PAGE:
As the healthcare industry continues to shift more procedures to an outpatient setting, it is critical to ensure comparable outcomes to their inpatient counterpart while continuing to improve patient care. According to the American Hospital Association, 80 percent of surgeries in 1981 were performed on an inpatient basis. As of 2011, that number had shrunk to 25 percent.
In addition, healthcare analytics firm Sg2’s 2015 growth forecast report predicted surgeries performed in an outpatient setting will grow by 19 percent between 2015 and 2025, while the number of inpatient procedures will be reduced by 4 percent. It is important to note, however, that it is not only the quantity of outpatient procedures increasing, but also the variety as well. Research and consulting firm The Advisory Board Company found that the percentage of healthcare facilities performing total joint knee replacements in an outpatient setting has been on the rise in recent years. In the first quarter of 2012, less than 10 percent of institutions surveyed performed this procedure in an outpatient setting. By the first quarter of 2014, that rate had risen to nearly 25 percent. So what is causing this migration of all types of procedures toward outpatient surgical settings? According to Sg2, payment models, payment penalties and increasing pressure for quality outcomes are all primary reasons for this increasing trend.
As ambulatory surgery centers continue to deliver patient-centered medical care in a highly efficient and accessible manner, it will be imperative to measure the success of not only total joint knee replacements, but also all procedures that begin to be performed in an outpatient setting. The tracking and recording of data will be instrumental in justifying these procedures being performed on an outpatient basis. It is critical to assess outcomes on an inpatient versus outpatient basis, and measure whether the results of these procedures vary by setting type or even provider. Below are three key metrics to track to ensure an ASC is prepared for and properly handling total joint knee replacements and other traditionally inpatient procedures:
Surgical site infection rate
According to the Centers for Disease Control and Prevention, surgical site infections (SSIs) are the most common healthcare-associated infections (HAIs), accounting for 31 percent of all HAIs in 2010. The good news, however, is that ASCs have an SSI rate of nearly half their inpatient counterpart; while nearly 9 patients per 1,000 developed an SSI in 2010, within ASCs only, that number fell to 4.8 per 1,000. Tracking the rate of SSIs developed in an ASC is critical to not only ensure patient and staff safety, but also to determine the health of the center’s daily operations. Has the facility’s SSI rate been increasing or decreasing recently? If so, does this trend correlate with a new specialty or surgical procedure being introduced, or perhaps a new nurse or physician hire? Determining an ASC’s SSI frequency is a critical part of measuring the center’s readiness for more complex, acute procedures.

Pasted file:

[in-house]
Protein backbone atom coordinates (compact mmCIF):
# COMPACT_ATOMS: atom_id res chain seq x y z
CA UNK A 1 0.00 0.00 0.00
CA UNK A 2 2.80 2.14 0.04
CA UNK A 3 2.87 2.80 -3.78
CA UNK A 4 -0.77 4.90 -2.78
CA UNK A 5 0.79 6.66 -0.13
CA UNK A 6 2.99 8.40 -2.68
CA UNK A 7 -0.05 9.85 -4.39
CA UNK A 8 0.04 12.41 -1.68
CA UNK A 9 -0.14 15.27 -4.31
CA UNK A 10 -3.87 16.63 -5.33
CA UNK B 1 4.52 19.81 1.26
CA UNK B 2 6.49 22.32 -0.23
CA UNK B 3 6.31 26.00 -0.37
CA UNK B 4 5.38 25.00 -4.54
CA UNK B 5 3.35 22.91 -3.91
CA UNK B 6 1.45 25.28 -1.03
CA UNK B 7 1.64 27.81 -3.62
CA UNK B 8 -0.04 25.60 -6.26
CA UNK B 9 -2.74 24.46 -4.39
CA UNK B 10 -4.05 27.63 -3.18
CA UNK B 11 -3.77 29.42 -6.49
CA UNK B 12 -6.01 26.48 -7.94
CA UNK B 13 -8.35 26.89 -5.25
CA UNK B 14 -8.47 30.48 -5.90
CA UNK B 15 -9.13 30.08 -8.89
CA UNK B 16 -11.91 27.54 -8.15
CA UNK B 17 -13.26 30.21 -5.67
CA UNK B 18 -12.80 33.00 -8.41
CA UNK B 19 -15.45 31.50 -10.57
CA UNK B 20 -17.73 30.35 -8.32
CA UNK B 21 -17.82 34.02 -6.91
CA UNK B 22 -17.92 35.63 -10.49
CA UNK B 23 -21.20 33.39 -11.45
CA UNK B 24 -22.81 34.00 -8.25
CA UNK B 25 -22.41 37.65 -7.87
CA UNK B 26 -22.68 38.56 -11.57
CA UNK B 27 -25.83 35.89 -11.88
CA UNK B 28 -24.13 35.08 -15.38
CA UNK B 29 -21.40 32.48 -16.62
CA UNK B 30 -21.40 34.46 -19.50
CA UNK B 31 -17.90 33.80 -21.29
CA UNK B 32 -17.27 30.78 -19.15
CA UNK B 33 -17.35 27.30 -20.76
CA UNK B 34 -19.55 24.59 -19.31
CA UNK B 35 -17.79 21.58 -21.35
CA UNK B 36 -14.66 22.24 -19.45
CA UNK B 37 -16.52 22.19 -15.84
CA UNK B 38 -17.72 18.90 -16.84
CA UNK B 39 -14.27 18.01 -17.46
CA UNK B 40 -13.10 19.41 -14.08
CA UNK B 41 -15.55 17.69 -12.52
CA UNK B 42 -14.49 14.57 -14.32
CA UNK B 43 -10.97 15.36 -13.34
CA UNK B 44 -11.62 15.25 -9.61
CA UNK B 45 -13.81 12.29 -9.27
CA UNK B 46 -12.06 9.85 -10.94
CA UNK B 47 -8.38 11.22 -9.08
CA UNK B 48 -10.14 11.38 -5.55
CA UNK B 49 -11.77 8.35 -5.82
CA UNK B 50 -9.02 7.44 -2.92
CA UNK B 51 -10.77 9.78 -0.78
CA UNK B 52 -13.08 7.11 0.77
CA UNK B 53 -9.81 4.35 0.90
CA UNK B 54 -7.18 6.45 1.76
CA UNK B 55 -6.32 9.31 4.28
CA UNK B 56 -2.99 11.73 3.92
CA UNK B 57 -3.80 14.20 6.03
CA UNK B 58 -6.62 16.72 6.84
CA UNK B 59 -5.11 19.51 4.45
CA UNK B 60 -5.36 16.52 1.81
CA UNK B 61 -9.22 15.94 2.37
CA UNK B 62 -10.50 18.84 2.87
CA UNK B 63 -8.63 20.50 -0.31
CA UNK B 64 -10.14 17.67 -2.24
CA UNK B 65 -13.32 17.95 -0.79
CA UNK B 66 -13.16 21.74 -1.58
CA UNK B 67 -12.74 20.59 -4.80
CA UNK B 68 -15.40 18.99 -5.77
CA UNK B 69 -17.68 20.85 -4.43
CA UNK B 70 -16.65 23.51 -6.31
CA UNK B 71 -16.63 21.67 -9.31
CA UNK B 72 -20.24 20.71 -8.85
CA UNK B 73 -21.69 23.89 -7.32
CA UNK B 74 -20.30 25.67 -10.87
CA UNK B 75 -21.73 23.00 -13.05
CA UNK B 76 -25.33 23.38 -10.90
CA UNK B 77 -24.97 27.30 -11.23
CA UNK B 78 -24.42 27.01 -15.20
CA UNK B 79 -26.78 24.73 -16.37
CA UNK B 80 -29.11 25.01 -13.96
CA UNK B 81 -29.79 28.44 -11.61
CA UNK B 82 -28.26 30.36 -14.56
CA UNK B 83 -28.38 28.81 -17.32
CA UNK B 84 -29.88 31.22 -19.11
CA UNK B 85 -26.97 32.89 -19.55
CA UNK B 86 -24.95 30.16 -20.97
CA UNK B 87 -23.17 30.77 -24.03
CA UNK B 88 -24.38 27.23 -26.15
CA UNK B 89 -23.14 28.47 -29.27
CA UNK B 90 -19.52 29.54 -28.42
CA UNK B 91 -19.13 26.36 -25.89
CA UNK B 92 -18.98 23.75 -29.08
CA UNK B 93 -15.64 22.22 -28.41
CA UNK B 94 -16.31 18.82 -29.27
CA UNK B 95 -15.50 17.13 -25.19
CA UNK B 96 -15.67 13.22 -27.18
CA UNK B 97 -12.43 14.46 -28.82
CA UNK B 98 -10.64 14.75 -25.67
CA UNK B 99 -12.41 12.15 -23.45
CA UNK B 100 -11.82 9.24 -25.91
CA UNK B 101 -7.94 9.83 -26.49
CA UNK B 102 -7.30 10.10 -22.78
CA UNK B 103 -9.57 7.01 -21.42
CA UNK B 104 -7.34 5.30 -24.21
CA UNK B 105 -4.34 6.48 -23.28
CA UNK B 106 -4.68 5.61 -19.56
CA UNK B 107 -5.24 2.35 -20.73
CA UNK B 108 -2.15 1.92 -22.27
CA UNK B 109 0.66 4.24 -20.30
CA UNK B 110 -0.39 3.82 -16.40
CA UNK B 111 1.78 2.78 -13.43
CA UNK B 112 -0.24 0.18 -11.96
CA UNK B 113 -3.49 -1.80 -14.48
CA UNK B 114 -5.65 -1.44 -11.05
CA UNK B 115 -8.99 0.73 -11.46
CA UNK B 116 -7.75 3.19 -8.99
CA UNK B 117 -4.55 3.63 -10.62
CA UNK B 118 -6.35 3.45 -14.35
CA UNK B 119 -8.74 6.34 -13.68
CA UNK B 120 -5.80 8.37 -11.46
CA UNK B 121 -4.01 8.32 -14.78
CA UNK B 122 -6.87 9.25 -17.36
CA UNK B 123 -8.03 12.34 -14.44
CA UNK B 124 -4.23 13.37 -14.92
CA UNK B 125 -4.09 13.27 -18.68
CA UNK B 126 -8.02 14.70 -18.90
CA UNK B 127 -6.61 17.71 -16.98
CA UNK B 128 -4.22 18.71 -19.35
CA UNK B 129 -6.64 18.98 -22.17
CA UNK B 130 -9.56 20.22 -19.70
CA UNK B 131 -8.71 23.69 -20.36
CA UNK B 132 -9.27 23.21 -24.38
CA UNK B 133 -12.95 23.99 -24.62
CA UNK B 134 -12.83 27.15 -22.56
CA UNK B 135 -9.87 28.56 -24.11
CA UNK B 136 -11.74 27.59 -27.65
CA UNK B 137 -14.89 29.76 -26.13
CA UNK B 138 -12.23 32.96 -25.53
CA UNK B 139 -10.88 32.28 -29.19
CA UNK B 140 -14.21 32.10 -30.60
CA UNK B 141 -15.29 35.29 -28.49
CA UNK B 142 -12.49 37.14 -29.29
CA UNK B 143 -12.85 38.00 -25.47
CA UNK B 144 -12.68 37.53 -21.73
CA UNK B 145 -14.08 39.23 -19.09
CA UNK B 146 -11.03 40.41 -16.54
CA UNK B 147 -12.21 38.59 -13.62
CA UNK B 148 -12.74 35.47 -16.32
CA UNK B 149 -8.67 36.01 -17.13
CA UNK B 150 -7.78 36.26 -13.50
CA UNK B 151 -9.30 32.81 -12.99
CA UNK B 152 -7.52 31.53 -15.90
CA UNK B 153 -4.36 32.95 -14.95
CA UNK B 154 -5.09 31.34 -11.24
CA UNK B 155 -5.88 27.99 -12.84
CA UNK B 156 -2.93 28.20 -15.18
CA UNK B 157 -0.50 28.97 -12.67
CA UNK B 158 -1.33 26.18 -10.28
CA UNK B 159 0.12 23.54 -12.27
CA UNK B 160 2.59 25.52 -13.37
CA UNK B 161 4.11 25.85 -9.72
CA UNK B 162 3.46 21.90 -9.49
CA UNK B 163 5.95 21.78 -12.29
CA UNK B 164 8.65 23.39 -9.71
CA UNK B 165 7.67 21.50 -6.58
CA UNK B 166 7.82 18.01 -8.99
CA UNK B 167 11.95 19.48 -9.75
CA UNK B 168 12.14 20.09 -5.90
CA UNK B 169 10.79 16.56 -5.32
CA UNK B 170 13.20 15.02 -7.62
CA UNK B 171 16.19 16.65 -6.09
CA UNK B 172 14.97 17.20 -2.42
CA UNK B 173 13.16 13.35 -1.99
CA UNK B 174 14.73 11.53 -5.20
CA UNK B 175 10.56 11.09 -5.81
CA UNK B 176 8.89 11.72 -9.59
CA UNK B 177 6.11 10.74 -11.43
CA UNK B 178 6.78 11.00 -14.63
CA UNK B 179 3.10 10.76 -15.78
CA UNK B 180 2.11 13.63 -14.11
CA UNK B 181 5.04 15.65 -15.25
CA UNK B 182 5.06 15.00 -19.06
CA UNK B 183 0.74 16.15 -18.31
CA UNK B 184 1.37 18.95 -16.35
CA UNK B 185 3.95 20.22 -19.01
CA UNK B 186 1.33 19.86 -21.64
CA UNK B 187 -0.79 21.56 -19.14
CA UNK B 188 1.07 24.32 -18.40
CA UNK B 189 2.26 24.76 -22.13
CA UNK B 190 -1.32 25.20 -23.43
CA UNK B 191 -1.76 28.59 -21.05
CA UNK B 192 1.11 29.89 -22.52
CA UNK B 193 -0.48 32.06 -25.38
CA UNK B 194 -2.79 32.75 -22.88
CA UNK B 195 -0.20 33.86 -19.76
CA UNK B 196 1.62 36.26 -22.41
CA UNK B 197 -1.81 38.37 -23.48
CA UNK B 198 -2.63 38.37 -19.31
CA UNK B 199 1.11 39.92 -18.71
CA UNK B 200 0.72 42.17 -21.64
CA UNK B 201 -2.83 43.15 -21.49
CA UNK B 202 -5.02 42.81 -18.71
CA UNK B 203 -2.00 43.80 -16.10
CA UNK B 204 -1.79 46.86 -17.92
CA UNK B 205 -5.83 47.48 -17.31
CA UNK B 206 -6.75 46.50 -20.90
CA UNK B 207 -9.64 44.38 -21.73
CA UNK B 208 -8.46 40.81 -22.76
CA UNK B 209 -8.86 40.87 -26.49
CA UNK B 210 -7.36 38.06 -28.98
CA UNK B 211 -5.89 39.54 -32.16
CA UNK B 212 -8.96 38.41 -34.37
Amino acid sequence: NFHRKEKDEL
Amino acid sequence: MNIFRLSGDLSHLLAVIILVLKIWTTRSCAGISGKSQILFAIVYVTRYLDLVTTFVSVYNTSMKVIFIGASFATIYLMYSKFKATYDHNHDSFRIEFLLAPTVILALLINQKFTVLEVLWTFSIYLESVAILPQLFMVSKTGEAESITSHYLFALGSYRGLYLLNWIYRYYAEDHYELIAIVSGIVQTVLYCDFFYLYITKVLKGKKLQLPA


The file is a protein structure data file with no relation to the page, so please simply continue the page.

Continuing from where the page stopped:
Return to surgery rate
Another key metric to track is the rate at which patients return to an operating or procedure room prior to or within 48 hours of discharge. According to the Ambulatory Surgery Center Association, measuring and recording this statistic on a monthly basis helps ASC leaders and staff identify strengths and weaknesses in patient care, implement cost-saving initiatives, and improve compliancy standards. This will also help comparable outcome testing between inpatient vs. outpatient settings. What problems, if any, arise from performing procedures in an outpatient facility, and how can they be mitigated? How can centers improve daily operations to introduce more procedures safely and successfully? Gathering this data is key to expanding an ASC’s capability to serve its community and provide accessible care to its patients.
Hospital readmission rate
Hospital readmission rate is generally defined as patients returning to the hospital within 30 days of their procedure. The Centers for Medicare and Medicaid estimates that the Medicare hospital readmission rate was at 18.4 percent in 2012. This rate is the final data point to measure to ensure an ASC is ready for new cases and performing with results that are equal to or better than those from an inpatient setting. It is important that while an ASC works to collect and measure this data, its staff also effectively communicates with and reassures patients that the outpatient setting is appropriate for their procedure. In addition, we recommend having a nurse follow up with patients in the days and weeks after their procedure to not only briefly survey their condition, but also to better engage the patient via phone call, email or text to continue learning ways to refine daily operations and improve the overall patient experience. For more information about transferring traditionally inpatient procedures to an outpatient setting, contact email@example.com.